When I first moved to London many years ago, the ‘Seven Dials’ intersection at Covent Garden was my compass for navigating shortcuts from Charing Cross to Soho. While Covent Garden continues to be the increasingly sanitised tacky tourist magnet that it is, the real magic happens as you navigate your way across one of these seven cobbled streets full of independent stores, food markets, craft stores and that ubiquitous London staple – Neal’s Yard.

Today, it’s still very much part of my weekly stomping grounds, owing in part to having an office not too far away in Holborn. And having whizzed past Monmouth Kitchen countless times en route to appointments, the opportunity to dine here didn’t actually materialise until a chance encounter (the best kind!) with one of my favourite people in London. Running into each other on Monmouth Street, in front of Monmouth Kitchen, at roughly cocktail hour, with neither of us having onward dinner plans, was the perfect excuse to try it out.

Located at the ground level of the Radisson Blu Edwardian Hotel, the restaurant can be accessed from both the hotel’s main entrance on Mercer Street, or via the dedicated entrance for non-hotel guests on Monmouth Street. The dining room is long and spacious, accentuated by the large picture window running the full length of the restaurant. Carved up into three distinct space, to the left is the cocktail bar, casual seating and a series of horizontally aligned high tables, leading to the main dining hall. This space makes good use of brick-pattern dividers to create much needed separation between the more formal dining tables and casual, bistro-style tables lined up out front.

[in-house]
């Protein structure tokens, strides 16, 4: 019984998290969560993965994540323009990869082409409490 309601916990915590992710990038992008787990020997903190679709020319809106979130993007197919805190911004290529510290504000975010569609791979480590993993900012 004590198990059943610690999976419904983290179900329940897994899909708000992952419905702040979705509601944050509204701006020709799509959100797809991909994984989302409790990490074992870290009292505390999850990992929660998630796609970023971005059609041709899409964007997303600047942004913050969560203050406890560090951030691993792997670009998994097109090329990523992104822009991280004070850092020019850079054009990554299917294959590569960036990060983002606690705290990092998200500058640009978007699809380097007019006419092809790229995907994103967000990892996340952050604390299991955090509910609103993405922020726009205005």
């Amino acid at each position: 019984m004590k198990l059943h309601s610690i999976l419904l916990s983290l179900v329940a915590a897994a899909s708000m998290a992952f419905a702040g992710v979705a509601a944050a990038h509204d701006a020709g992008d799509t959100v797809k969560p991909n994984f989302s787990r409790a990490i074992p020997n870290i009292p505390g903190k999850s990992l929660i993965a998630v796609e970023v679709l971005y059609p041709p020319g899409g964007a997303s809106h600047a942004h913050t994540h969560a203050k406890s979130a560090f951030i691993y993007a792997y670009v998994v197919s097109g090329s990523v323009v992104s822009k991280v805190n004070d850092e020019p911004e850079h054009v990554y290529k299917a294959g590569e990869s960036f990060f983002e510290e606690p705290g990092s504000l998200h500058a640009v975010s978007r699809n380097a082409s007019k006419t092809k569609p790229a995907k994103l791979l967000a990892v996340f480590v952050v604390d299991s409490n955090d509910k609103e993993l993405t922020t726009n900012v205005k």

The novelty value of the menu at Monmouth Kitchen is the fusion of Mediterranean and South American cooking, evidenced in a menu heavily influenced by Italian and Peruvian staples in equal measures. The dishes themselves are a take on cicchetti, small taster plates well-suited to sharing. This is exactly what we did, feasting on thinly shaved bresaola with rocket and aged parmesan, scallop ceviche drenched in zesty lime juice and spicy chicken tacos. As a bottle of gorgeous California zinfandel was devoured, we got a second wind, opting for some crispy calamari and the signature trio of sliders – juicy, flavoursome and the perfect punctuation point to our evening.


The Verdict
There’s a certain weariness that comes with dining at hotel restaurants, which I’ve documented my apathy for several times on this blog. As far as Monmouth Kitchen is concerned, all I can say is: what a find. Buzzy enough to have the right amount of background noise, our corner bistro table felt private, despite being in the centre of the vast dining room. Great service and tasty, uncomplicated food just pushed this up to the top of my list for working lunches. I’ll be back.

Restaurant – 7/10
Experience – 8/10